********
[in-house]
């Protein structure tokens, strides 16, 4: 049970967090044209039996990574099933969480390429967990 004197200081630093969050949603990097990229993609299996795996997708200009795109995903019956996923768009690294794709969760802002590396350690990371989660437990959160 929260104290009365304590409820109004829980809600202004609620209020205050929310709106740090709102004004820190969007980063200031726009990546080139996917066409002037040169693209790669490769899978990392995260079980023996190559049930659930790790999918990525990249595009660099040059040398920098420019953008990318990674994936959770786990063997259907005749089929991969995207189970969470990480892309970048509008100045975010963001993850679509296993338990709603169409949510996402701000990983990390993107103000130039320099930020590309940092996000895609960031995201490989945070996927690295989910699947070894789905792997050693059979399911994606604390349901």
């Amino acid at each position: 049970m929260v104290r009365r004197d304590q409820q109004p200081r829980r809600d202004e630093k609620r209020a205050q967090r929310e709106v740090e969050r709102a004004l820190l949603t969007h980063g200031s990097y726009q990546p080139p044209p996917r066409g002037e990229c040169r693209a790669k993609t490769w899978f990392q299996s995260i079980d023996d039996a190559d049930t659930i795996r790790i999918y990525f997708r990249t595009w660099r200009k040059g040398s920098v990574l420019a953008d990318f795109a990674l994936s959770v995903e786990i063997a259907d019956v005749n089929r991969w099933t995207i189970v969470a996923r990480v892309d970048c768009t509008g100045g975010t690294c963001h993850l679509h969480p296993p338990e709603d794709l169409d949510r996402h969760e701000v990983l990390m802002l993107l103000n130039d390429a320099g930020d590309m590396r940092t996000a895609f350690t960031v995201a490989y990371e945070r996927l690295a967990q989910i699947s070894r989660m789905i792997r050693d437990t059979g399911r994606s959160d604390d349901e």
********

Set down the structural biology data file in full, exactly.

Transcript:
[in-house]
């Protein structure tokens, strides 16, 4: 049970967090044209039996990574099933969480390429967990 004197200081630093969050949603990097990229993609299996795996997708200009795109995903019956996923768009690294794709969760802002590396350690990371989660437990959160 929260104290009365304590409820109004829980809600202004609620209020205050929310709106740090709102004004820190969007980063200031726009990546080139996917066409002037040169693209790669490769899978990392995260079980023996190559049930659930790790999918990525990249595009660099040059040398920098420019953008990318990674994936959770786990063997259907005749089929991969995207189970969470990480892309970048509008100045975010963001993850679509296993338990709603169409949510996402701000990983990390993107103000130039320099930020590309940092996000895609960031995201490989945070996927690295989910699947070894789905792997050693059979399911994606604390349901």
């Amino acid at each position: 049970m929260v104290r009365r004197d304590q409820q109004p200081r829980r809600d202004e630093k609620r209020a205050q967090r929310e709106v740090e969050r709102a004004l820190l949603t969007h980063g200031s990097y726009q990546p080139p044209p996917r066409g002037e990229c040169r693209a790669k993609t490769w899978f990392q299996s995260i079980d023996d039996a190559d049930t659930i795996r790790i999918y990525f997708r990249t595009w660099r200009k040059g040398s920098v990574l420019a953008d990318f795109a990674l994936s959770v995903e786990i063997a259907d019956v005749n089929r991969w099933t995207i189970v969470a996923r990480v892309d970048c768009t509008g100045g975010t690294c963001h993850l679509h969480p296993p338990e709603d794709l169409d949510r996402h969760e701000v990983l990390m802002l993107l103000n130039d390429a320099g930020d590309m590396r940092t996000a895609f350690t960031v995201a490989y990371e945070r996927l690295a967990q989910i699947s070894r989660m789905i792997r050693d437990t059979g399911r994606s959160d604390d349901e």